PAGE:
Steady global demand for energy gives companies in the sector the ability to realize unlimited potential, but the sector is extremely competitive and forces energy companies to sink, swim or be eaten. Recent deepening of political differences between the West and Iran present an opportunity to energy companies if relations break down and the West is forced to look for new sources of oil and natural gas. Are any of the following companies in a position to profit over the coming years, or are they destined to fall into oblivion?
Cal Dive International (DVR) performs offshore dives to lay and bury pipe and maintain pipelines for offshore natural gas and oil companies. The company maintains a presence in the Gulf of Mexico, Australia, Southeastern Asia and the Middle East and has a far reach. I believe that there are many reasons not to buy this stock, and that it is due to suffer. Its major detractor is that the company has shown diminishing returns over the past few years with a $325 million loss in 2010 that has shaken investors' confidence in the company. 2011 marked the second straight year that the company lost money, with an average loss of $20 million per quarter for the first three quarters of the year.
Penn Virginia (PVA) is an East Coast-based oil and natural gas exploration company that has properties on the East Coast and in the Gulf of Mexico. It maintains a reserve of 3 billion barrels of oil and 350 billion cubic feet of natural gas as well as resources in the coal and lumber industries. Penn Virginia is set to post a loss for its third consecutive year now and its only hope for recovery is an increase in demand for domestic oil rather than the Middle East's cheaper and lighter sweet crude. I don't believe that this is a worthy energy, stock and I would stay away from it.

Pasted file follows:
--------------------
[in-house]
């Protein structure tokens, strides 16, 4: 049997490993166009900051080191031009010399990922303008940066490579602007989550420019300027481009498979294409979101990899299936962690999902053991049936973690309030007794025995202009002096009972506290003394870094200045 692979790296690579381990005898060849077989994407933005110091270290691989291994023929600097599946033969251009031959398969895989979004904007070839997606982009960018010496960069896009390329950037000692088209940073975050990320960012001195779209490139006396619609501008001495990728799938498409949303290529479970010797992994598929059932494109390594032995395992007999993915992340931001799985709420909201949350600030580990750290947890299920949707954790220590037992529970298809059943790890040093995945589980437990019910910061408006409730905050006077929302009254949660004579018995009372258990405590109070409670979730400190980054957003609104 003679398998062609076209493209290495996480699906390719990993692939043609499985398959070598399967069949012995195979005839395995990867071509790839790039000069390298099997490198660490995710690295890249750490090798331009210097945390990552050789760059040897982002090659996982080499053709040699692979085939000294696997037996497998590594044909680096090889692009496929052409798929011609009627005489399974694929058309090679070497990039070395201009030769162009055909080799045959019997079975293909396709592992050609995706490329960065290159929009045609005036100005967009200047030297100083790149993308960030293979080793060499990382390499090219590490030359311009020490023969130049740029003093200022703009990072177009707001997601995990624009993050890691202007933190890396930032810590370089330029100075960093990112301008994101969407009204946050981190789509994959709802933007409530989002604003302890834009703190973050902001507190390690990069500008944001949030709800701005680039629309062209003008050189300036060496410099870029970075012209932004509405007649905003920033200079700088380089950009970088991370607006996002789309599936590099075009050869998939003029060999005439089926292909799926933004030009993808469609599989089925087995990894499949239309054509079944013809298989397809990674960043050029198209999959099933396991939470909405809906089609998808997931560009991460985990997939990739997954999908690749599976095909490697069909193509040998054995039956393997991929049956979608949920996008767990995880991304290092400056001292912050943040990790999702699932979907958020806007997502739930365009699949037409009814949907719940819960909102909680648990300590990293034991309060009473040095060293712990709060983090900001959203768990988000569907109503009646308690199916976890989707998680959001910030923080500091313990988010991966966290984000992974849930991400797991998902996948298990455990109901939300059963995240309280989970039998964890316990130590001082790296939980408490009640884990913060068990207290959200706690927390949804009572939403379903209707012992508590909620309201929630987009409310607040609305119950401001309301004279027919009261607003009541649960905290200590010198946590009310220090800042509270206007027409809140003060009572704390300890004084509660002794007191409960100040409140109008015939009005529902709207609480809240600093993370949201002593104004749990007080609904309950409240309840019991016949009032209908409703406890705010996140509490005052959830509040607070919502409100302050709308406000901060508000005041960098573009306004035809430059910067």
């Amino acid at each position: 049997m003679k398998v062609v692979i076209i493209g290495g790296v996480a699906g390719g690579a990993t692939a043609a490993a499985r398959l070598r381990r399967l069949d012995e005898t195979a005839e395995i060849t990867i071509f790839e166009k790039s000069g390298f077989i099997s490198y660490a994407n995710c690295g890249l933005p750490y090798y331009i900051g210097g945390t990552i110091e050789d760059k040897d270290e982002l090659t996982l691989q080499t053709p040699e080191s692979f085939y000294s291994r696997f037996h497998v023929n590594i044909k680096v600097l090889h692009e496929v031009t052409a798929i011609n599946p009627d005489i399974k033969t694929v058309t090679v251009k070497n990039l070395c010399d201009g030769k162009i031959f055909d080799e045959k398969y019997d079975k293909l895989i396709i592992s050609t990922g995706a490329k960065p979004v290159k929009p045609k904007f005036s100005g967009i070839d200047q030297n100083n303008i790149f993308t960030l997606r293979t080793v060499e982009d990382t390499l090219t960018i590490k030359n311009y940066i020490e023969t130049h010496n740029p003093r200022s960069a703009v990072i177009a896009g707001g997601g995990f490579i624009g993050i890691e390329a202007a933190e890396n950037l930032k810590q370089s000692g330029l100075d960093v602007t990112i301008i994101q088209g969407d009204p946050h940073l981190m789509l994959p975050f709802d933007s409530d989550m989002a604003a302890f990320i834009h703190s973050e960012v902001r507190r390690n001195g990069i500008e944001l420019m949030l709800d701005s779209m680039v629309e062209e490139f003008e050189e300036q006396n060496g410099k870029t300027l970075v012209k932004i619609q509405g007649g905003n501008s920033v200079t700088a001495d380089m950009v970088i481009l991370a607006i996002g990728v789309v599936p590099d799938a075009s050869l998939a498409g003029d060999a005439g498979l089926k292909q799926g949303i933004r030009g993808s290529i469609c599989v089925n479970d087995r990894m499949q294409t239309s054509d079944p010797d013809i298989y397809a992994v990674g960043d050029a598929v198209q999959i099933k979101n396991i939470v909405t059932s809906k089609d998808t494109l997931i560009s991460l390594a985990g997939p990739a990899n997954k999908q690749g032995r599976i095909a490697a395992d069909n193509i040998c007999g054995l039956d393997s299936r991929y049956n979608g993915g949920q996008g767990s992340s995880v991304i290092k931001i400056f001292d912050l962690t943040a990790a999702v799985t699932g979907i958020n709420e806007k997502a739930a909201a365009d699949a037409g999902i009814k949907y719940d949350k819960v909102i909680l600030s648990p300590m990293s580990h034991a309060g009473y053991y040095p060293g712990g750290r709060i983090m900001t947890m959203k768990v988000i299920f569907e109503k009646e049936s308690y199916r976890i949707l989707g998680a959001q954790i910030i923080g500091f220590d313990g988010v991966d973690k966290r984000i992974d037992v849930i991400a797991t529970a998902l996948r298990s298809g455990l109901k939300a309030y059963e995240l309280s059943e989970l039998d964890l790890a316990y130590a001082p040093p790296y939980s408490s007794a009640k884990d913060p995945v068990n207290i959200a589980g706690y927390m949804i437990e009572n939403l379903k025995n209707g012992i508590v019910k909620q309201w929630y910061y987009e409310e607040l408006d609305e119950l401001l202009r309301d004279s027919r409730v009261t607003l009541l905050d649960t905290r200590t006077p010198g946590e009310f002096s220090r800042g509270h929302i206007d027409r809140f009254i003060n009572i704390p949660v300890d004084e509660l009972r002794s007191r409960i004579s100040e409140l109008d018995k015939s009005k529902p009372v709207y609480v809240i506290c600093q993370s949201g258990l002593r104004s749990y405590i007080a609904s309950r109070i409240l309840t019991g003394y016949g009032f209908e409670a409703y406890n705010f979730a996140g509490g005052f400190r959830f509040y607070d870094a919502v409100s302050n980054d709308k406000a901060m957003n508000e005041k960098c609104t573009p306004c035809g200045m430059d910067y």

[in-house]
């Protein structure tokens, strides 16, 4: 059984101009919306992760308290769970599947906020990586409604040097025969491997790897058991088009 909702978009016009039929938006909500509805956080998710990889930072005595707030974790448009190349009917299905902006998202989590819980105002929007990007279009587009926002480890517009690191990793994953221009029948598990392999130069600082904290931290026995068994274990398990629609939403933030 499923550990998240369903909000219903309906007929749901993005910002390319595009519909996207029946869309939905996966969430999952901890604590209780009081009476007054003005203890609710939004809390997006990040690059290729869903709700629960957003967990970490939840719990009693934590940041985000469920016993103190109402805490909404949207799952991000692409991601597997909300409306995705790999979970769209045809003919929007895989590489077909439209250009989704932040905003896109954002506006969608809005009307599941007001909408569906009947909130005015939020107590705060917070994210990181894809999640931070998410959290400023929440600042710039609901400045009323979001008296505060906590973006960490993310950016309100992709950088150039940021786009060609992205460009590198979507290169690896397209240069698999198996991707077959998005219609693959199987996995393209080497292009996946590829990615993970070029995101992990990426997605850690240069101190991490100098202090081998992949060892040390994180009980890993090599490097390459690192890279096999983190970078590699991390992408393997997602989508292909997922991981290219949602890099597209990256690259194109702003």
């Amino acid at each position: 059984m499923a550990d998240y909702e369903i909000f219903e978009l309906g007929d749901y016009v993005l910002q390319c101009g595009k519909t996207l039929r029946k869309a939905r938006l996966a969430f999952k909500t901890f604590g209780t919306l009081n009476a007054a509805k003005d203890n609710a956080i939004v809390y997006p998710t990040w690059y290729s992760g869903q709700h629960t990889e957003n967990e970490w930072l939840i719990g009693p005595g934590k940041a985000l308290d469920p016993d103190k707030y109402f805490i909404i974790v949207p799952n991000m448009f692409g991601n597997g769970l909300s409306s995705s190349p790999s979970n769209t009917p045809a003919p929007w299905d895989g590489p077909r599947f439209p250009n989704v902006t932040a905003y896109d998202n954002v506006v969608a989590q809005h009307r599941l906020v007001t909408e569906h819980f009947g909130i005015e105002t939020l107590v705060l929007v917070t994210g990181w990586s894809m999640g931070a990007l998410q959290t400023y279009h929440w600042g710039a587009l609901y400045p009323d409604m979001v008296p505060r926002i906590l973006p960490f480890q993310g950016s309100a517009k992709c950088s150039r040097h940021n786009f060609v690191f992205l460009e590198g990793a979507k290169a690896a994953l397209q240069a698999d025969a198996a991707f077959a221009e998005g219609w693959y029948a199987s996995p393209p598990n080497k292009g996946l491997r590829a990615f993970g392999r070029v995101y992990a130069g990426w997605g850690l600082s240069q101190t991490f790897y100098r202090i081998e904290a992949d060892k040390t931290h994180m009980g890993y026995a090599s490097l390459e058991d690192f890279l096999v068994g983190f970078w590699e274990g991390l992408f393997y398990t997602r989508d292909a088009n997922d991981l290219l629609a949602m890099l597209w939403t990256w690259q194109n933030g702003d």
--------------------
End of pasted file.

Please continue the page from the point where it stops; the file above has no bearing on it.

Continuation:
Exterran Holdings (EXH) has been losing money for four years now, and while it looked to be recovering with reports of lower losses each year from a near $1 billion in 2008, the company was unable to break into the black in 2011 and took another major step back as it posted $215 million in losses for a single quarter and lost more than twice the $101 million it lost the previous year. The company is without a CEO after the resignation of Ernie Danner in October and its future is uncertain as it lacks leadership and profitability. Bradley Childers, the Senior Vice President, is reported to have taken the position of interim CEO until a replacement for Danner is found. Until it can find its way, I believe Exterran is of no use to any investor except the one who shorts it. I don't recommend a position in this stock.
Marathon Oil (MRO) is an oil production company with interests in the United States, Norway and Southeast Asia. Of the companies on the list, I believe that Marathon has the brightest future, as it looks toward tapping shale resources in the United States along with its offshore resources both in the United States and abroad. Marathon has posted $7.5 billion in profit from 2008 through 2010 and posted $1.5 billion in profit in the first half of 2011. Its stock reflects this growth, as it has established an upward trend that I believe will continue through 2012.
Ivanhoe Energy (IVAN) is an independent oil exploration company with assets located in China, Texas and the United States' West Coast. The good news about this company is that it does not have much further it can fall and lost significantly less money in 2011 than it had in 2010. It might break into the black in 2012, but I'm not quite convinced that this company is worthy of investment.
I don't feel that any of these companies are undervalued, with the exception of Marathon, which I believe is on a path to correcting the discrepancy in its perceived and real value, giving investors who get in now the opportunity to profit when the market corrects itself and elevates Marathon's stock to where it ought to be.
Regardless of what anybody has to say about the others, I don't believe that any faith can be placed in a company that consistency fails to show that it can make a profit. With growing concerns over tensions in the Middle East and the impact on energy prices and demand, many energy companies stand to gain. Marathon aside, these companies don't appear to be the ones that will.